- President Temer vetoed wage increase for some public workers
- Domestic optimism offsets a drop in crude oil prices
Brazil’s real rose as positive sentiment generated by President Michel Temer’s veto of a wage increase for some public workers overcame a rout in emerging-market currencies.
The real climbed 1.2 percent to 3.2629 per dollar Friday in Sao Paulo, after earlier dropping by as much as 0.5 percent. The currency outperformed its Latin American peers -- the Mexican peso was down more than 1 percent as oil prices fell -- after Temer’s veto bolstered optimism he’ll remain tough on public spending.
Brazilian assets, which have led global gains this year on speculation the new government can pull Latin America’s biggest economy from its worst recession in a century, had retreated in recent days on concern Temer would struggle to make good on pledges for economic reforms. The new president, who permanently took over on Aug. 31 after Dilma Rousseff was removed from office, has vowed to to trim a budget deficit and make Brazil a more attractive destination for investment.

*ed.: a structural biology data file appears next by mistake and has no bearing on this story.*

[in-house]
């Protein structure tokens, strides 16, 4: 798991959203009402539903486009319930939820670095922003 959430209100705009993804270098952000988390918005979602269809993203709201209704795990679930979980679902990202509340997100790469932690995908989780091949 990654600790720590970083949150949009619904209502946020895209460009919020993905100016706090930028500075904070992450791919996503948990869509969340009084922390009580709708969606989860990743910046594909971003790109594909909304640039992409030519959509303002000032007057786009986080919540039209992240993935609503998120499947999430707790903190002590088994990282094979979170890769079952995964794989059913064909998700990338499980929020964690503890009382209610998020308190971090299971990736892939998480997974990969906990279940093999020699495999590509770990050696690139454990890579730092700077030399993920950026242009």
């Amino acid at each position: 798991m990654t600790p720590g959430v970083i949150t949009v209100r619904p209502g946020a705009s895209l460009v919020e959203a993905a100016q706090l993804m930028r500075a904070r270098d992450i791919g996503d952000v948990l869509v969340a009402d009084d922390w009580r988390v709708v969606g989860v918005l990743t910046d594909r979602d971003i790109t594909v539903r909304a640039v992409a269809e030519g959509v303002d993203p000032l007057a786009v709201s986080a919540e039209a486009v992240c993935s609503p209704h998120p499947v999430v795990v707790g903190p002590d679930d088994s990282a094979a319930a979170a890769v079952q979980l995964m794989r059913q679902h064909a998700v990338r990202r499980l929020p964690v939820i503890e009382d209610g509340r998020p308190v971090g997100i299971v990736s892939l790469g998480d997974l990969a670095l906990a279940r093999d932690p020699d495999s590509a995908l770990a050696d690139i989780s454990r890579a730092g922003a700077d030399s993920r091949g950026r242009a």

"Temer’s attitude signals he is working for the fiscal adjustment, even amid investors skepticism and increased political tension," said Camila Abdelmalack, chief economist at CM Capital Markets in Sao Paulo.
One-month implied volatility on the real dropped to 17.9 percent. Buying the real with borrowed dollars in a carry trade has returned 32 percent this year, the most among 42 currencies tracked by Bloomberg.
The high carry in Brazil is accompanied by improving fundamentals, Morgan Stanley wrote in a research note, adding that it is maintaining a bullish position on the real.
“The recent dip in the currency is worth buying," Morgan Stanley strategists Simon Waever and Pratyancha Pardeshi wrote in a note to clients.
Swap rates on the contract maturing in January 2018, a gauge of expectations for interest-rate moves, fell 0.05 percentage point to 12.54 percent. The contracts have fallen 0.04 percentage point this week.